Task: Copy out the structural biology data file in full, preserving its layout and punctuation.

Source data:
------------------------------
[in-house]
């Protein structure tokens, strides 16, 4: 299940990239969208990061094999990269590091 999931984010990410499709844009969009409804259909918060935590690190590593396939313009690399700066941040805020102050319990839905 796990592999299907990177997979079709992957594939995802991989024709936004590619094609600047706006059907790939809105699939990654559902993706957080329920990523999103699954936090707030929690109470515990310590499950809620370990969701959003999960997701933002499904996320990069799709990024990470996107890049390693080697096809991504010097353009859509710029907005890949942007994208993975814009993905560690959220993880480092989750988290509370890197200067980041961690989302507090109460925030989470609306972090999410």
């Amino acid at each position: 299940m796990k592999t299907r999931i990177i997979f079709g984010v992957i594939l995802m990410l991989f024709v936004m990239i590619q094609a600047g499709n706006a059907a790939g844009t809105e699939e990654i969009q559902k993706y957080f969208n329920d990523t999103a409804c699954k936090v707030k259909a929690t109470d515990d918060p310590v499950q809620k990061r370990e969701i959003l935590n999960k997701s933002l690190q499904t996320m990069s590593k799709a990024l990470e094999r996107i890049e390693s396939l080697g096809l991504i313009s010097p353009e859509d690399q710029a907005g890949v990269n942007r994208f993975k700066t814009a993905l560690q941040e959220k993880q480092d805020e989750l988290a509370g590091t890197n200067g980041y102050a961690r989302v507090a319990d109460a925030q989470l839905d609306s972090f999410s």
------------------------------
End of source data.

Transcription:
[in-house]
């Protein structure tokens, strides 16, 4: 299940990239969208990061094999990269590091 999931984010990410499709844009969009409804259909918060935590690190590593396939313009690399700066941040805020102050319990839905 796990592999299907990177997979079709992957594939995802991989024709936004590619094609600047706006059907790939809105699939990654559902993706957080329920990523999103699954936090707030929690109470515990310590499950809620370990969701959003999960997701933002499904996320990069799709990024990470996107890049390693080697096809991504010097353009859509710029907005890949942007994208993975814009993905560690959220993880480092989750988290509370890197200067980041961690989302507090109460925030989470609306972090999410």
């Amino acid at each position: 299940m796990k592999t299907r999931i990177i997979f079709g984010v992957i594939l995802m990410l991989f024709v936004m990239i590619q094609a600047g499709n706006a059907a790939g844009t809105e699939e990654i969009q559902k993706y957080f969208n329920d990523t999103a409804c699954k936090v707030k259909a929690t109470d515990d918060p310590v499950q809620k990061r370990e969701i959003l935590n999960k997701s933002l690190q499904t996320m990069s590593k799709a990024l990470e094999r996107i890049e390693s396939l080697g096809l991504i313009s010097p353009e859509d690399q710029a907005g890949v990269n942007r994208f993975k700066t814009a993905l560690q941040e959220k993880q480092d805020e989750l988290a509370g590091t890197n200067g980041y102050a961690r989302v507090a319990d109460a925030q989470l839905d609306s972090f999410s």